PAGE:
Earthquake coveragre

Asked by kevin nguyen, anaheim, CA Thu Jun 21, 2012

I'm debating if I should buy earthquake covergare, my houses are in Riverside county 92509 and 92503, some advised not to and they have very good reasons such as high deductible and if big one hit those companies would bankrupt anyway. Please give your honest advise from a home owner perspective instead of from an insurance agent, as agents always say "yes, you definietly need it...." :-)

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John Arendsen, Agent, Leucadia, CA
Mon Jul 30, 2012
We have been in the disaster respond business as general and manufactured home contractors for almost 30 years. We've worked in every California seismic event since 1986. When a signifiant event hits in an area every structure is at risk of some level of destruction.

As others have mentioned insurance companies charge very high deductible i.e. 10% of the total premium or up to $100k deductible if they stay solvent throughout the process. Even when you step up to the plate and pay your premium you can always count on the insurance adjuster to low ball your claim and drag it out for months on end making it a very frustrating and agonizing experience for you.

The best advice I can offer up is to purchase your EQ coverage from the: and hope they remain solvent and pay their claims as promised which is somewhat questionable at best as California is almost insolvent in and of itself. A major seismic event or any disaster for that matter would no doubt bring Cali to it's knees.

As an experienced disaster response contractor about the best advice I can offer up if you're really intent in living in an EQ prone area is to just plain prepare. You need to have your home inspected by an experience EQ engineer/contractor/expert.

They will inspect the foundation to make sure that it is properly anchored to the structure with EQ straps. If the home has a crawl space they will check to make sure that the cripplewall has been properly shear paneled. They will also check the fireplace chimney to make sure that it has been properly reinforced. They should also inspect the walls, ceiling and roof structural members to make sure that they have been reinforced with EQ straps.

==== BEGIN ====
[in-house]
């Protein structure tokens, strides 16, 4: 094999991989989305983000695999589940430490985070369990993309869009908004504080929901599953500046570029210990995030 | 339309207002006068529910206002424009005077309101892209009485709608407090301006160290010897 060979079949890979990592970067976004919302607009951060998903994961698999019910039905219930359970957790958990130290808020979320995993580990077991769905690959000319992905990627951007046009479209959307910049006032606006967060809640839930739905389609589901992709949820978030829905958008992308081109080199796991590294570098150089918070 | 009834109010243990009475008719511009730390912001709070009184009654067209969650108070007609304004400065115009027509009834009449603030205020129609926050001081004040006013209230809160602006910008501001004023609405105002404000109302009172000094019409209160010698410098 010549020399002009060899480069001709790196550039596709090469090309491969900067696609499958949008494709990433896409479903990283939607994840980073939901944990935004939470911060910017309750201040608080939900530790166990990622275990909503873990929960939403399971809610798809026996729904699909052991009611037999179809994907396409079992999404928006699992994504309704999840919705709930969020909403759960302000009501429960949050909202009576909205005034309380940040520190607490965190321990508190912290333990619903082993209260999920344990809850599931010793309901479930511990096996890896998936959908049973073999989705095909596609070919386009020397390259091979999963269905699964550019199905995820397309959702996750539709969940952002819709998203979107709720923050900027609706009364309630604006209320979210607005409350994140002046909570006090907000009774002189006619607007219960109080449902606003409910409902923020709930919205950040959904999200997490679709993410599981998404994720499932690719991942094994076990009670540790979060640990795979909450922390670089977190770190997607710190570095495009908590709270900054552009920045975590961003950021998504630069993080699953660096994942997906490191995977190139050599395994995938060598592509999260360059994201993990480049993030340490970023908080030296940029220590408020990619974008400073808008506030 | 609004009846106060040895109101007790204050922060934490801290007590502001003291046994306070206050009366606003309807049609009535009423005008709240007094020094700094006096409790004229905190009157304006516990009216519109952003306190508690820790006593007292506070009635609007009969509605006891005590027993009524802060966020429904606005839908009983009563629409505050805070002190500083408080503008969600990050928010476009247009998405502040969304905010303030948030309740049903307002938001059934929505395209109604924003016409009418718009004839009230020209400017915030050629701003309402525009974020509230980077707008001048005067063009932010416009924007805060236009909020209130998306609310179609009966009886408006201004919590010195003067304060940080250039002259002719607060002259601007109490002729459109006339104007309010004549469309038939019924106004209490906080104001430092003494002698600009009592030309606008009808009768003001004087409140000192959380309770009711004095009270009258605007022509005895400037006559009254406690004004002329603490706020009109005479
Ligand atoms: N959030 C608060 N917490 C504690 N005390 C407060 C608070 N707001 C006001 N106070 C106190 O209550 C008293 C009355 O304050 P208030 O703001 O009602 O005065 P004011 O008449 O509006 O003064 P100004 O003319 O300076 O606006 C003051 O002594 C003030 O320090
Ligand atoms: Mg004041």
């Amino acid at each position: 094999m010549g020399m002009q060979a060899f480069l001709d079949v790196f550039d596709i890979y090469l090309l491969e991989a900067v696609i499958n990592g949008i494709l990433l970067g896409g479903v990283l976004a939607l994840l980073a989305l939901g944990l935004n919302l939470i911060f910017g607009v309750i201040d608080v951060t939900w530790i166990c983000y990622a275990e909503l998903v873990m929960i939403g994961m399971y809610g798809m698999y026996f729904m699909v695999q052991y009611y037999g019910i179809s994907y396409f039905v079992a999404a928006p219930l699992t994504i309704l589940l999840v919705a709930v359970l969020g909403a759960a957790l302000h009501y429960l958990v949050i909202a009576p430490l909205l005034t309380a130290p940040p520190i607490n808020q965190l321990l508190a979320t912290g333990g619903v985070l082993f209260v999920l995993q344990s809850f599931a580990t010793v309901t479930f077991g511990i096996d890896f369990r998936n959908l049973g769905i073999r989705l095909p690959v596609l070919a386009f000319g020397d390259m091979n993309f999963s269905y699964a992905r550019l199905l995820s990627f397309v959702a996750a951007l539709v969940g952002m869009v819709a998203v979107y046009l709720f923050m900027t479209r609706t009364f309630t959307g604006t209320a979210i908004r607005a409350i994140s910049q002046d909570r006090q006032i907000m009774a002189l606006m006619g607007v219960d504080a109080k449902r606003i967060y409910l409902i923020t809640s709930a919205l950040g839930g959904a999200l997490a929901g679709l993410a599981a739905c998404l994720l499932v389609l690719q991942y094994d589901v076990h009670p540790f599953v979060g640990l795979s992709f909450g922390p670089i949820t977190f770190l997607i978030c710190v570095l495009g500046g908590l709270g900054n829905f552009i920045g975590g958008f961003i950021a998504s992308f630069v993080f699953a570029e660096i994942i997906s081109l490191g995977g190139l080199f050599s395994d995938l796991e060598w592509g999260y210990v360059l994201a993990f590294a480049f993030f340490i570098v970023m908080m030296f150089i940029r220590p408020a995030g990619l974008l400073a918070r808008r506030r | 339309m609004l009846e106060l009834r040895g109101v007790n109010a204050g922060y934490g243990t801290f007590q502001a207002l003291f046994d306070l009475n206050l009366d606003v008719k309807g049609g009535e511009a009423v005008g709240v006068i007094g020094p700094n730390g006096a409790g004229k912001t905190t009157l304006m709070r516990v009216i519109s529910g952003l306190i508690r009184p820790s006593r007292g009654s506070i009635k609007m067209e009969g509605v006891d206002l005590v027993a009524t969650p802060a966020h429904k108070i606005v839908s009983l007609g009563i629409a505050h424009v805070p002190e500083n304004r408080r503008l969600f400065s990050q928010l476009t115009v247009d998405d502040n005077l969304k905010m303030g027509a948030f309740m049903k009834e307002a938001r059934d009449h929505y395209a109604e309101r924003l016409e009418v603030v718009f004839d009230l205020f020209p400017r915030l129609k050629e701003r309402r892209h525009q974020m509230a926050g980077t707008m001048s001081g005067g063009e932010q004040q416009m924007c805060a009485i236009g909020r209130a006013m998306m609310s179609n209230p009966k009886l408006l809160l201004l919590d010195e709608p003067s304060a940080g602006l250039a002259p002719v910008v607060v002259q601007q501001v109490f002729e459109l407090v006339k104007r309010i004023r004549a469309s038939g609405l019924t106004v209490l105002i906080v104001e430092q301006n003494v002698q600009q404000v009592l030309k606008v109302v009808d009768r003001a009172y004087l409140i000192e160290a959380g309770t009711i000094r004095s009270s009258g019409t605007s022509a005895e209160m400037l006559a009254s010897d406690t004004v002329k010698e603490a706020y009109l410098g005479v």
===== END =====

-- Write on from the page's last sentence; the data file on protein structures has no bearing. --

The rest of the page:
As an added precaution it will be incumbent on you the homeowner to be proactive as well by installing safety latces on all your cuppards and doors and installing anchoring mechenizims behind all of your appliances i.e. refer, stove, dishwasher, washer/dryer, heavy furniture, etc.

Finally but certainly not lastly you will need to secure all your finery, glassware, nick nacks, etc. by means of a quick drying glue or an approved EQ adhesive of some type. Here's a link that will direct you to some EQ companies that actually sell myriad EQ related products and services.

Let me remind you however that you should always us a licensed and experienced EQ general contractor for any structural retrofitting that may need to be provided to make sure your home is made as safe as is possible should you be caught in an EQ.

Lastly, you can never be too prepared. In all the natural disasters I've ever worked in I've never seen a person red tagged (Home condemned and render uninhabitable) when these measures have been taken. That's not to say that you couldn't be yellow tagged, (extensive damaged but inhabitable) or green tagged (light damage and inhabitable).

But it's better to have a home to go home to with surface damage you will have to tend to than to be one of the thousands of victims whose life was turned upside down and has no place to live for several months if not years. Always exercise on the side of caution.

Should you need any additional information please feel free to contact us anytime. My cell is 760 815-6977 or feel free to email me at Also feel free to visit our very user friendly websites anytime:'
1 vote
kevin nguyen, Landlord, anaheim, CA
Sat Aug 4, 2012
Thanks John for great advise,
0 votes
kevin nguyen, Landlord, anaheim, CA
Tue Jun 26, 2012
Thanks David & Harold for your great responses.
0 votes
David Melend…, Agent, Riverside, CA
Fri Jun 22, 2012
I can give you both prospectives. As an insurance agent for 30+ years and a realtor for five.
My advice is if you live in a fault area and have a two story home or a home not on a slab, I would definitely get earthquake insurance. Other wise I wouldn't unless you have money to protect every possibility.
Call me for further discussion, 951-757-1113
Thank you,
David Melendez
0 votes
Larry & Rose…, Agent, Riverside, CA
Thu Jun 21, 2012
Hi, Investor 101,
Most policies I know of have a 10% deductible. The premium can be significant also.
You should probably discuss this with your both your financial and legal advisors. I know I don't feel qualified to discuss this issue with you, and I believe most Realtors would be uncomfortable at best if asked to answer your question.
Please...ask me a Riverside real estate question!
Have a GREAT day!

Larry Utesch
0 votes
Bill Eckler, Agent, Venice, FL
Thu Jun 21, 2012
Comedian Flip Wilson said the darndest thing about insurance. "The insurance company is betting that nothing is going to happen to your or your property while you are betting that it will."

From a practical standpoint, insurance is totally questionable when faced with paying the premium but VERY nice to have when faced with a claim.

Best wishes with your decision,

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